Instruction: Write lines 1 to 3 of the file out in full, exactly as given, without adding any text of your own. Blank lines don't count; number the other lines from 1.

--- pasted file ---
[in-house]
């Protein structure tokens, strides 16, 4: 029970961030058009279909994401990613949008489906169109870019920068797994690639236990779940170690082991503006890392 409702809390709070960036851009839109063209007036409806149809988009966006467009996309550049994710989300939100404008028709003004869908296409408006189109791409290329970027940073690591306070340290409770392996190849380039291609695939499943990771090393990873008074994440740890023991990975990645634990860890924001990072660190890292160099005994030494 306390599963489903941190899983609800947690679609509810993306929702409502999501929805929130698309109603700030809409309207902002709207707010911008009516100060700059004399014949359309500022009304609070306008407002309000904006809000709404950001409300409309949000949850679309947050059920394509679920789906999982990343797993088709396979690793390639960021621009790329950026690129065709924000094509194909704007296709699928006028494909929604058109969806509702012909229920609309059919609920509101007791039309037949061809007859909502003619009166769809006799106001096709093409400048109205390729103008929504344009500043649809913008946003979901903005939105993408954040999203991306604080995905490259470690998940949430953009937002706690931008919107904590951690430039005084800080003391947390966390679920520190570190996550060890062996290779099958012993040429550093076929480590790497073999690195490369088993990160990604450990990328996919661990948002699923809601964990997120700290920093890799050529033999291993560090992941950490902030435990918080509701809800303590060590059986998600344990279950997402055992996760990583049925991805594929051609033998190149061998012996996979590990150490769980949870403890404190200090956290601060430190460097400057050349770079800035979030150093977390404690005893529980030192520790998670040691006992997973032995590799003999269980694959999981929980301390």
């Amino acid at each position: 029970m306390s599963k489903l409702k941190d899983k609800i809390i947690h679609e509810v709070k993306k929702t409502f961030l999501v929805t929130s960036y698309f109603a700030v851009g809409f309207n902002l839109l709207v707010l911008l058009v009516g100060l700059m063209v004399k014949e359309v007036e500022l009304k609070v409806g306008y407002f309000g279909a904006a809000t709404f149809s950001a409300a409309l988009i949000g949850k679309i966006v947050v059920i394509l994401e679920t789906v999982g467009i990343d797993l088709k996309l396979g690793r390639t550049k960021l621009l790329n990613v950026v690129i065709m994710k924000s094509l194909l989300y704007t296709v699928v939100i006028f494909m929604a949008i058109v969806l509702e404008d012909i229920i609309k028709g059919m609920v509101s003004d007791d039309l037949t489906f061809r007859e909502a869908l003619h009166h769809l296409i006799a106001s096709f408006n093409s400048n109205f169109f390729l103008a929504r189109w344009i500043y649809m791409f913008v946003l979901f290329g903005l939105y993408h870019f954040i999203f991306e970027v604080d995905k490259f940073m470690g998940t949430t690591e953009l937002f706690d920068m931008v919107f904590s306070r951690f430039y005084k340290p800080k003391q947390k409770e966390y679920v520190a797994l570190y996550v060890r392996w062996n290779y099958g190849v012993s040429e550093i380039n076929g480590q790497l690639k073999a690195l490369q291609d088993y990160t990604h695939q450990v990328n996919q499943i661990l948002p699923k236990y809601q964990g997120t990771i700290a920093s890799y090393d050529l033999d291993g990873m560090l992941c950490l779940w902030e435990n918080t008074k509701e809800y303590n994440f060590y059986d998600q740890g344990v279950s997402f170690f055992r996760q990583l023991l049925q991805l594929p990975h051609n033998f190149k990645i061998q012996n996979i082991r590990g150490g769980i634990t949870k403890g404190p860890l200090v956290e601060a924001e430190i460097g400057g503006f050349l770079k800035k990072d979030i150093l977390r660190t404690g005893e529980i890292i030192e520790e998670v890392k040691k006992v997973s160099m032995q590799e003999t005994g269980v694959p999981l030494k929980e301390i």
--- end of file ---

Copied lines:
[in-house]
């Protein structure tokens, strides 16, 4: 029970961030058009279909994401990613949008489906169109870019920068797994690639236990779940170690082991503006890392 409702809390709070960036851009839109063209007036409806149809988009966006467009996309550049994710989300939100404008028709003004869908296409408006189109791409290329970027940073690591306070340290409770392996190849380039291609695939499943990771090393990873008074994440740890023991990975990645634990860890924001990072660190890292160099005994030494 306390599963489903941190899983609800947690679609509810993306929702409502999501929805929130698309109603700030809409309207902002709207707010911008009516100060700059004399014949359309500022009304609070306008407002309000904006809000709404950001409300409309949000949850679309947050059920394509679920789906999982990343797993088709396979690793390639960021621009790329950026690129065709924000094509194909704007296709699928006028494909929604058109969806509702012909229920609309059919609920509101007791039309037949061809007859909502003619009166769809006799106001096709093409400048109205390729103008929504344009500043649809913008946003979901903005939105993408954040999203991306604080995905490259470690998940949430953009937002706690931008919107904590951690430039005084800080003391947390966390679920520190570190996550060890062996290779099958012993040429550093076929480590790497073999690195490369088993990160990604450990990328996919661990948002699923809601964990997120700290920093890799050529033999291993560090992941950490902030435990918080509701809800303590060590059986998600344990279950997402055992996760990583049925991805594929051609033998190149061998012996996979590990150490769980949870403890404190200090956290601060430190460097400057050349770079800035979030150093977390404690005893529980030192520790998670040691006992997973032995590799003999269980694959999981929980301390």
């Amino acid at each position: 029970m306390s599963k489903l409702k941190d899983k609800i809390i947690h679609e509810v709070k993306k929702t409502f961030l999501v929805t929130s960036y698309f109603a700030v851009g809409f309207n902002l839109l709207v707010l911008l058009v009516g100060l700059m063209v004399k014949e359309v007036e500022l009304k609070v409806g306008y407002f309000g279909a904006a809000t709404f149809s950001a409300a409309l988009i949000g949850k679309i966006v947050v059920i394509l994401e679920t789906v999982g467009i990343d797993l088709k996309l396979g690793r390639t550049k960021l621009l790329n990613v950026v690129i065709m994710k924000s094509l194909l989300y704007t296709v699928v939100i006028f494909m929604a949008i058109v969806l509702e404008d012909i229920i609309k028709g059919m609920v509101s003004d007791d039309l037949t489906f061809r007859e909502a869908l003619h009166h769809l296409i006799a106001s096709f408006n093409s400048n109205f169109f390729l103008a929504r189109w344009i500043y649809m791409f913008v946003l979901f290329g903005l939105y993408h870019f954040i999203f991306e970027v604080d995905k490259f940073m470690g998940t949430t690591e953009l937002f706690d920068m931008v919107f904590s306070r951690f430039y005084k340290p800080k003391q947390k409770e966390y679920v520190a797994l570190y996550v060890r392996w062996n290779y099958g190849v012993s040429e550093i380039n076929g480590q790497l690639k073999a690195l490369q291609d088993y990160t990604h695939q450990v990328n996919q499943i661990l948002p699923k236990y809601q964990g997120t990771i700290a920093s890799y090393d050529l033999d291993g990873m560090l992941c950490l779940w902030e435990n918080t008074k509701e809800y303590n994440f060590y059986d998600q740890g344990v279950s997402f170690f055992r996760q990583l023991l049925q991805l594929p990975h051609n033998f190149k990645i061998q012996n996979i082991r590990g150490g769980i634990t949870k403890g404190p860890l200090v956290e601060a924001e430190i460097g400057g503006f050349l770079k800035k990072d979030i150093l977390r660190t404690g005893e529980i890292i030192e520790e998670v890392k040691k006992v997973s160099m032995q590799e003999t005994g269980v694959p999981l030494k929980e301390i």